Under the proposals, certain employers would be required to honor employees’ preferred work hours and post work schedules two weeks in advance or pay a penalty wage for any changes thereafter. Workers called in last-minute would also earn at least four hours’ worth of wages if their bosses didn’t allow them to work a full shift.
The proposed legislation is backed largely by workers’ rights groups and unions, which teamed up with the University of Oregon and Portland State University for a study on how workers’ lives, finances and families are impacted by irregular work schedules.
Oregon cites harmful effects of travel ban; goes to court
SALEM, Ore. (AP) — Emphasizing ways in which Oregon is reliant on immigrants, the state has told a federal court it wants to join Washington state’s lawsuit against President Donald Trump’s immigration ban.
State Treasurer Tobias Read said much of Oregon’s $92 billion investment portfolio, more than 19 million shares, are held in technology companies that have expressed alarm at the likely impacts of Trump’s Executive Order on their businesses.
In the motion filed late Wednesday by Attorney General Ellen Rosenblum, Read said Trump’s order would harm that portfolio, the state’s credit ratings and its economic health.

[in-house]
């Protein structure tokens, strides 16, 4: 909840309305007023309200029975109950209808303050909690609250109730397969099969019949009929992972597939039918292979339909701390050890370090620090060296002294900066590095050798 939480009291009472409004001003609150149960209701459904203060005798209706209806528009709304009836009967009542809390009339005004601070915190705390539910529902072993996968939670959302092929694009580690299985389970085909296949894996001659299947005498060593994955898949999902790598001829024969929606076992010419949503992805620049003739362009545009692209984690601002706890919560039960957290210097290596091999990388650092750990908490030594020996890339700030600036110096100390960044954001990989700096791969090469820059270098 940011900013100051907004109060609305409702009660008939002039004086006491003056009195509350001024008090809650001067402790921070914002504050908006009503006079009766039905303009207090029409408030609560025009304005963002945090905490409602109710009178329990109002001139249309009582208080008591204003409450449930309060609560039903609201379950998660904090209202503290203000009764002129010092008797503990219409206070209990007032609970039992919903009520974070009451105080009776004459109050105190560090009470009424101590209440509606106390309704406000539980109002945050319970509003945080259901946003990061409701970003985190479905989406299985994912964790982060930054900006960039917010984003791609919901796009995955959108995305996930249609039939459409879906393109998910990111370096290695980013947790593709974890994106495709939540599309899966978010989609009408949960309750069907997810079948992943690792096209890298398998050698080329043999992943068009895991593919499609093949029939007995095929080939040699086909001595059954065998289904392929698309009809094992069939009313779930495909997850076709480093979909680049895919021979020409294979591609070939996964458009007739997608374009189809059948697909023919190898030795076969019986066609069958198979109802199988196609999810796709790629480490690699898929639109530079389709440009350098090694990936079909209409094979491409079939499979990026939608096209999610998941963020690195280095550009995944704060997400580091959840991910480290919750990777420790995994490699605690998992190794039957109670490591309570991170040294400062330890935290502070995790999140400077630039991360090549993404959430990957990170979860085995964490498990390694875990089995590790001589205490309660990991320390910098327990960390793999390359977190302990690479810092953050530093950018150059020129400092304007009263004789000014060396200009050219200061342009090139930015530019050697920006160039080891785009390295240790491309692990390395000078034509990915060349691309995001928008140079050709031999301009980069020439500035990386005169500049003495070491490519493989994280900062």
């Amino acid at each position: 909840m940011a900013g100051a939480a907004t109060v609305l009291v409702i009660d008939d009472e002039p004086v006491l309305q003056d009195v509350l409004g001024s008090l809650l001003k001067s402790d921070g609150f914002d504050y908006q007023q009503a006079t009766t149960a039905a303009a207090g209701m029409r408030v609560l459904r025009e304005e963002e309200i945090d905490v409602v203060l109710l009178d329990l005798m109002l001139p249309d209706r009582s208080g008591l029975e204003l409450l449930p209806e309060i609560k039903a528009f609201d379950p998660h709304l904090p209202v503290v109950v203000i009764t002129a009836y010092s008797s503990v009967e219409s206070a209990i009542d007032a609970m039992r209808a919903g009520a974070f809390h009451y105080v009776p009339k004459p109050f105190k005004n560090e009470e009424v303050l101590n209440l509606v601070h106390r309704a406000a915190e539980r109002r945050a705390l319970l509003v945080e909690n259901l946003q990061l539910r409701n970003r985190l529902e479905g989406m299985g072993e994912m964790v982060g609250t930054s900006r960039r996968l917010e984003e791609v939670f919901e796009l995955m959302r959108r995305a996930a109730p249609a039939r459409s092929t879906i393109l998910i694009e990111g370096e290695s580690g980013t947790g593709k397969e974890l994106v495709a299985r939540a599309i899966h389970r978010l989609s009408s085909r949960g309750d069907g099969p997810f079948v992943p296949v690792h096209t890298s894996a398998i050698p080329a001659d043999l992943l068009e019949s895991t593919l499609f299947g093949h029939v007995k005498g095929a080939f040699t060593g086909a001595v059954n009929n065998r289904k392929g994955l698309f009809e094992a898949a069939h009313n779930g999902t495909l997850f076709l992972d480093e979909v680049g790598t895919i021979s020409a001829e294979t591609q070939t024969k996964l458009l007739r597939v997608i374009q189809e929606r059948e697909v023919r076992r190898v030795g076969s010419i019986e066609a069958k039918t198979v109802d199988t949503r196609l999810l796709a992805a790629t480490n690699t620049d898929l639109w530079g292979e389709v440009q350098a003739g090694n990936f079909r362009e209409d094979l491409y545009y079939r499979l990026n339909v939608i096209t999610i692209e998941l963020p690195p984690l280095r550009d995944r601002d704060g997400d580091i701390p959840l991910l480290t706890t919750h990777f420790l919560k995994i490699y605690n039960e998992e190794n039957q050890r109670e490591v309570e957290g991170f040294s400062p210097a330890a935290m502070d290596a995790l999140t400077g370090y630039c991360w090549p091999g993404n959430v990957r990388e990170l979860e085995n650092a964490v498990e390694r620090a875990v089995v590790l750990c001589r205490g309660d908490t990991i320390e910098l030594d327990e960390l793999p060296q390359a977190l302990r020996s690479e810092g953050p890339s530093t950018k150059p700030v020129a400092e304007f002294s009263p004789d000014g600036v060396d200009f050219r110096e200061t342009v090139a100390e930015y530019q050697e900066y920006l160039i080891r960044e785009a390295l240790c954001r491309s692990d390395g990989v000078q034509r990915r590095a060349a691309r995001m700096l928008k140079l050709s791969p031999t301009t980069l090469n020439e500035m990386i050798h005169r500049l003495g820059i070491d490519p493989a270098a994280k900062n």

A senior Oregon Health Authority official said the immigration ban, which has been put on temporary hold due to Washington’s lawsuit, would make it harder to have foreign doctors work in underserved areas of the state.
This story corrects the spelling of the treasurer’s surname to Read.
Alaska AG says feds couldn’t overturn state’s pot law
ANCHORAGE, Alaska (AP) — A representative for the Alaska attorney general’s office says a change in how the federal government enforces its own marijuana laws would not affect state marijuana laws.
Department of Law spokeswoman Cori Mills says Alaska’s law legalizing recreational marijuana wouldn’t be overturned.
She commented after White House spokesman Sean Spicer suggested during a press briefing Thursday that President Donald Trump’s administration might crack down on states that have legalized marijuana for recreational use.
Mills says there is a different federal law, and it will be up to the federal government how they want to enforce that.
Cary Carrigan is executive director of the Alaska Marijuana Industry Association.
He says it’s too early to get too worked up about Spicer’s comments, and that this sounds like an initial overture.
Carrigan says, “You have to see something happen before you can really react to it.”
Copyright 2017 The Associated Press.